Despite compelling public policy concerns in certain situations, courts continue to show that getting past immunity under the Communications Decency Act will be no easy feat. A Massachusetts federal court followed that trend on May 15th when it decided the overall design of Backpage.com, which allegedly accommodated child sex traffic advertising, could not form the basis for claims against the site’s operator. The content of ads, not the site’s design, created the link between former child prostitutes’ claims and the site operator, which wasn’t enough to supersede CDA immunity.

Three anonymous victims of child sex trafficking, who were the topics of ads posted by pimps in the adult entertainment section of Backpage.com, were raped as minors because of the ads. The court found the victims’ claims did not sufficiently establish Backpage.com as an “information content provider.” An information content provider is any person or entity that is responsible, in whole or in part, for the creation or development of information provided through the Internet or any other interactive computer service.

The court also found that, while unsavory, Backpage.com’s conduct was neither affirmative participation in an illegal venture nor active Web content creation sufficient to cut through the site’s immunity. The court distinguished this case from a prior case involving a Web site designed to assist people in finding roommates. In that case, the site had a pulldown menu that allowed users to filter roommate criteria based on race and sexual orientation, which is a violation of federal housing law. Unlike that situation, Backpage.com did not require or specifically offer searches for minors. According to the court, the sponsored ads simply reflected the illegality of the underlying posts and not the site as a whole.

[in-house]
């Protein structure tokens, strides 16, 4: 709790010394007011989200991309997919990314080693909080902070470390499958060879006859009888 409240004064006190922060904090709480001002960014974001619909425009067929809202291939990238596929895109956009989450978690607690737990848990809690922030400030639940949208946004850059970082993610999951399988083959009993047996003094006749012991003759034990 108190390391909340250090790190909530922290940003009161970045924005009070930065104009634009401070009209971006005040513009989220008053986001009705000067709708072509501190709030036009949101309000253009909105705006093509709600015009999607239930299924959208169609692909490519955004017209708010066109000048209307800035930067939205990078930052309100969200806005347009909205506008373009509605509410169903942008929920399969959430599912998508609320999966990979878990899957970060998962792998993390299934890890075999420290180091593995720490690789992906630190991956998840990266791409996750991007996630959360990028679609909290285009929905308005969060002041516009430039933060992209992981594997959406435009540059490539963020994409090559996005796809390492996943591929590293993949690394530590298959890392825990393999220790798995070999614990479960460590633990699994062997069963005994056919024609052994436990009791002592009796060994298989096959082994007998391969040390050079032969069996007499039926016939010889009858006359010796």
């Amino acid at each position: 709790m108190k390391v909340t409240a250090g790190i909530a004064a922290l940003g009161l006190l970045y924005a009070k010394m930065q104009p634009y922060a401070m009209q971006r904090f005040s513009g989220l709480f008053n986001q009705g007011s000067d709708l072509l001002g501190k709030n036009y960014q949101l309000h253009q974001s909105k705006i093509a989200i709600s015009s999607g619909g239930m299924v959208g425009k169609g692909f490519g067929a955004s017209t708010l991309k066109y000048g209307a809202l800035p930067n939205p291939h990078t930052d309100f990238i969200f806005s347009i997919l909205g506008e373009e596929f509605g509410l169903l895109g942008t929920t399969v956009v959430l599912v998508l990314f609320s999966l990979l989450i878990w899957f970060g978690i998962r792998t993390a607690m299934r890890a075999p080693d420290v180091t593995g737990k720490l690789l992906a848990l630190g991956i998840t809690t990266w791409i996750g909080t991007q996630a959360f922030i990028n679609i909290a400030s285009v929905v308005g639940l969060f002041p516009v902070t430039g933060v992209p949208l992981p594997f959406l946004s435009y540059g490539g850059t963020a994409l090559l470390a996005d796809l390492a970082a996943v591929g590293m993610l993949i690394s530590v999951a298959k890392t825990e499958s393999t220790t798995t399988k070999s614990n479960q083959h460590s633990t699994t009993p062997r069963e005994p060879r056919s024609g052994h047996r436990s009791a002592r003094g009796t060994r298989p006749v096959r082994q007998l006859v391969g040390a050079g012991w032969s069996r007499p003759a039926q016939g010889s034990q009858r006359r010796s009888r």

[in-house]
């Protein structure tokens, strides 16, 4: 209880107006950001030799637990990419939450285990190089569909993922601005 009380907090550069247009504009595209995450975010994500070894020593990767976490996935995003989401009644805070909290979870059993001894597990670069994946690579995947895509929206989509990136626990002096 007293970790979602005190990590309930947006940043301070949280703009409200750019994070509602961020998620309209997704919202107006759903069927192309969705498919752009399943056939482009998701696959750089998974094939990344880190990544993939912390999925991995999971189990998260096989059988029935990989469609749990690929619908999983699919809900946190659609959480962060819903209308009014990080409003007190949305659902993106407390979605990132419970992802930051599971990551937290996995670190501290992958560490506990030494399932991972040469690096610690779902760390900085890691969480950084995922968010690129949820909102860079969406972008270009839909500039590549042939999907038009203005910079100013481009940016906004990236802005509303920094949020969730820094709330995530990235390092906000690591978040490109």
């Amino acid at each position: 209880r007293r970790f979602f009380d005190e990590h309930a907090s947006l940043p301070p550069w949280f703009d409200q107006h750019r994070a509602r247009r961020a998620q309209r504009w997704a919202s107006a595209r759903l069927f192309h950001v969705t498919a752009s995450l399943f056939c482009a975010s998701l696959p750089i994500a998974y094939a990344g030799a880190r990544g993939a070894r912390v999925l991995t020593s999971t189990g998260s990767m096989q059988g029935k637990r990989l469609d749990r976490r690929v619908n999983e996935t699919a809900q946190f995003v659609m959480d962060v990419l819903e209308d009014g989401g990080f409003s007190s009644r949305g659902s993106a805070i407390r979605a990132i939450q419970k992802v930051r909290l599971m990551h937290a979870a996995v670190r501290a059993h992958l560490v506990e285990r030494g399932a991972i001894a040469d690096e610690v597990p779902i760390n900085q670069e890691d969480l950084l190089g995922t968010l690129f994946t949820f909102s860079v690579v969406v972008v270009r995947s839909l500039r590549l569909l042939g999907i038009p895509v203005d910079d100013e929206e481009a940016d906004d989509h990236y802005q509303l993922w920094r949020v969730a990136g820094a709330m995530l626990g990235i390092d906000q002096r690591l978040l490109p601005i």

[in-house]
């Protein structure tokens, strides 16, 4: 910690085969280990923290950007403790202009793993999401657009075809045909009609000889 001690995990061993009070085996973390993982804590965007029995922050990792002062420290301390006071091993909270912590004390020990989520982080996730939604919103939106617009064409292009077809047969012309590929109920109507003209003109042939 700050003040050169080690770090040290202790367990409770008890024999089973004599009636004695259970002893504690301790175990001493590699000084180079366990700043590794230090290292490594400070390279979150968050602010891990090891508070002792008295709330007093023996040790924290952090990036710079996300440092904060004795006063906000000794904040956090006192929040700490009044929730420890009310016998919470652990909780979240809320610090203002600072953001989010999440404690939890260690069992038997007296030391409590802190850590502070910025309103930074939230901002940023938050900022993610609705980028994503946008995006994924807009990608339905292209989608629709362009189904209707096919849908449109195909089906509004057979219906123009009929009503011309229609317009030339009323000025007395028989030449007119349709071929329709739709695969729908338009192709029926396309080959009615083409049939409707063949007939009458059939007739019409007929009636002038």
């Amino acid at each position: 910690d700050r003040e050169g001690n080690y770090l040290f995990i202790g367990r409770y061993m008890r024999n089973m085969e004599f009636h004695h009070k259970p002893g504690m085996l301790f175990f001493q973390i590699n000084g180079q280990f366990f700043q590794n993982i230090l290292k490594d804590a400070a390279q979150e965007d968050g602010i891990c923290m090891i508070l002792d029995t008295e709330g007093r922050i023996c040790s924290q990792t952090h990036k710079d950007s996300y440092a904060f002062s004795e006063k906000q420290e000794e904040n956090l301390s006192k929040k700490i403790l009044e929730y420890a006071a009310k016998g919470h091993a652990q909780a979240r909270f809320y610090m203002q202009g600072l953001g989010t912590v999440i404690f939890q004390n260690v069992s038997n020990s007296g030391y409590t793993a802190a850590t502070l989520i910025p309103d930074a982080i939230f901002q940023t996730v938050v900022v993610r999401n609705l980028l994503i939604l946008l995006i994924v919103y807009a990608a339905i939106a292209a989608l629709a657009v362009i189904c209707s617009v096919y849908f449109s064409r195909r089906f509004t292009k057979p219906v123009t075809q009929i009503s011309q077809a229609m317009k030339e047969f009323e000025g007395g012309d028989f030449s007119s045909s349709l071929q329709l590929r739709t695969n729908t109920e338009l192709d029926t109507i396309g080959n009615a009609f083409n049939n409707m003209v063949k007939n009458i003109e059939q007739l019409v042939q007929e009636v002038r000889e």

Although the result may be undesirable, the reasoning behind is at least partially defensible. The strength of CDA immunity may be compromised if courts begin to find Web sites accountable for illegal conduct of unrelated and autonomous third-parties. Doing so would open the flood gates to much more meritless claims.

On the other hand, that immunity can leave legitimate victims of crime—including particularly heinous crime like what happened here—with little to no recourse where the truly responsible parties cannot be identified or are uncollectible. While courts seem reluctant to encroach on the sanctity of CDA immunity, there may be a better place to draw the line to preserve immunity while also placing some responsibility on sites that willfully turn a blind eye to blatantly illegal content.

Special thanks to my Partner, Stacy Cole, and Graydon's Summer Associates, Ben Greiner and Ean Harris, for doing the legwork on these articles.